8 Great Ideas in Computer Architecture

Application of the following great ideas has accounted for much of the tremendous growth in computing capabilities over the past 50 years.

Design for Moore's Law

Gordon Moore, one of the founders of Intel made a prediction in 1965 that integrated circuit resources would double every 18–24 months. This prediction has held approximately true for the past 50 years. It is now known as Moore's Law.

When computer architects are designing or upgrading the design of a processor they must anticipate where the competition will be in 3-5 years when the new processor reaches the market. Targeting the design to be just a little bit better than today's competition is not good enough.

Use Abstraction to Simplify Design

Abstraction uses multiple levels with each level hiding the details of levels below it. For example:

Make the Common Case Fast

The most significant improvements in computer performance come from improvements to the common case areas where the current design is spending the most time.

This idea is sometimes called Amdahl's law, though it is preferable to use that term to refer to a mathematical law for analyzing improvements. The mathematical law also is closely related to the law of diminishing returns.

Performance via Parallelism

Doing different parts of a task in parallel accomplishes the task in less time than doing them sequentially. A processor engages in several activities in the execution of an instruction. It runs faster if it can do these activities in parallel.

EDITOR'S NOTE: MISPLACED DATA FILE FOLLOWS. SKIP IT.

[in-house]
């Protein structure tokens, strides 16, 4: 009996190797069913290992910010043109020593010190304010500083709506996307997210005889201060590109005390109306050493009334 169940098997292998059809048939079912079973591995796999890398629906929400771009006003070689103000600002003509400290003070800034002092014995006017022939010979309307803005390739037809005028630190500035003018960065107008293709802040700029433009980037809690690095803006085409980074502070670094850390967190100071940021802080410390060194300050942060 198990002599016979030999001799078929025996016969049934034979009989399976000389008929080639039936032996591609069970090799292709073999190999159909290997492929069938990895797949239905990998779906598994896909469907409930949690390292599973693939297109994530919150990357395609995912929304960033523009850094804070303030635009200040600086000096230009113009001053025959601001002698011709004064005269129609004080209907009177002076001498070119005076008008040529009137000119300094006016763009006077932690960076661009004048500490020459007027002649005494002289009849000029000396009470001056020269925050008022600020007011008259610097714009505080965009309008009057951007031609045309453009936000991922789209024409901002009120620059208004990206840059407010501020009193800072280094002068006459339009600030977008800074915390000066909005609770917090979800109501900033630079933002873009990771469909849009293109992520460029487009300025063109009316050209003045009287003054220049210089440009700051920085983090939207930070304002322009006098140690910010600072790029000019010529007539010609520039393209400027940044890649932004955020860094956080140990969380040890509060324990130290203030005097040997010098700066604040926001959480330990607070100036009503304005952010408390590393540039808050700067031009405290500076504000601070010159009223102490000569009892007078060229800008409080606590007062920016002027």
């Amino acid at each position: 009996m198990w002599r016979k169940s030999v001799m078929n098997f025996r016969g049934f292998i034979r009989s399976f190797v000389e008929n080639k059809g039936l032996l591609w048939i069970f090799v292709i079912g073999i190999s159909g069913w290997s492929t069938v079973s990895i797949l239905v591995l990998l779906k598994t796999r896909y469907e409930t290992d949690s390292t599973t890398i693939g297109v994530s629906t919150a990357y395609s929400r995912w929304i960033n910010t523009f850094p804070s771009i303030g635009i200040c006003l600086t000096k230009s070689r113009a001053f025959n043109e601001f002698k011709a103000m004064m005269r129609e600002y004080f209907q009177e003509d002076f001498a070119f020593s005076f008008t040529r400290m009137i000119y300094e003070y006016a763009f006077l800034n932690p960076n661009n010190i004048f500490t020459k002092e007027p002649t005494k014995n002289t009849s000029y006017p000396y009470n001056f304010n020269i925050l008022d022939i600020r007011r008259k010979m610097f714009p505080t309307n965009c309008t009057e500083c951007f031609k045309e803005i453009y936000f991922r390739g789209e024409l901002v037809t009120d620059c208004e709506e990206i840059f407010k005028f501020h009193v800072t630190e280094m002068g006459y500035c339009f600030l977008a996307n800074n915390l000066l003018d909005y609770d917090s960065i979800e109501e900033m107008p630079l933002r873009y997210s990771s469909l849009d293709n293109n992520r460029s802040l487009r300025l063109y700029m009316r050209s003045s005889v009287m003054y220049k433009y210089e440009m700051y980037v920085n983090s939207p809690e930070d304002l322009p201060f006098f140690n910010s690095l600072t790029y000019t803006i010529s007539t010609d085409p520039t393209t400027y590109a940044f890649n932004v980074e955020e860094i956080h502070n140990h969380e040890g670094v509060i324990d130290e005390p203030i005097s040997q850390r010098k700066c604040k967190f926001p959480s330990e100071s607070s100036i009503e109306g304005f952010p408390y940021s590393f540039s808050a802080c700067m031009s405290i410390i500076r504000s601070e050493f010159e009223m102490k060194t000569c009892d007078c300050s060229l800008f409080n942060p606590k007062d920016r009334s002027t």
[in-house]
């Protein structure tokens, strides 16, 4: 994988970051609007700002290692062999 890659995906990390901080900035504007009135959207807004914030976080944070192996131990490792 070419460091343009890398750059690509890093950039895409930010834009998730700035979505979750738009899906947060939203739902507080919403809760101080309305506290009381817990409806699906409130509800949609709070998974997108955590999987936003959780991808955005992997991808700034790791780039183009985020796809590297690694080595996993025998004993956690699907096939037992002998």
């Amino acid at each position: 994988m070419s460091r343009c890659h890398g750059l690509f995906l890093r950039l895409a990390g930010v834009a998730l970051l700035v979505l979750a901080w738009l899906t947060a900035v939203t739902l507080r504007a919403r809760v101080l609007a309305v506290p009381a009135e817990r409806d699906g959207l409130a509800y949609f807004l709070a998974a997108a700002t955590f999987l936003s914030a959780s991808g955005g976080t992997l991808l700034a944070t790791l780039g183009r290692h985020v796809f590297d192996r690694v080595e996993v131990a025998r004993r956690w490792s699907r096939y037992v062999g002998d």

Performance via Pipelining

This idea is an extension of the idea of parallelism. It is essentially handling the activities involved in instruction execution as an assembly line. As soon as the first activity of an instruction is done you move it to the second activity and start the first activity of a new instruction. This results in executing more instructions per unit time compared to waiting for all activities of the first instruction to complete before starting the second instruction.

Performance via Prediction

A conditional branch is a type of instruction determines the next instruction to be executed based on a condition test. Conditional branches are essential for implementing high-level language if statements and loops.

Unfortunately, conditional branches interfere with the smooth operation of a pipeline — the processor does not know where to fetch the next instruction until after the condition has been tested.

Many modern processors reduce the impact of branches with speculative execution: make an informed guess about the outcome of the condition test and start executing the indicated instruction. Performance is improved if the guesses are reasonably accurate and the penalty of wrong guesses is not too severe.

Hierarchy of Memories

The principle of locality states that memory that has been accessed recently is likely to be accessed again in the near future. That is, accessing recently accessed data is a common case for memory accesses. To make this common case faster you need a cache — a small high-speed memory designed to hold recently accessed data.

Modern processors use as many as 3 levels of caches. This is motivated by the large difference in speed between processors and memory.

Dependability via Redundancy

One of the most important ideas in data storage is the Redundant Array of Inexpensive Disks (RAID) concept. In most versions of RAID, data is stored redundantly on multiple disks. The redundancy insures that if one disk fails the data can be recovered from other disks.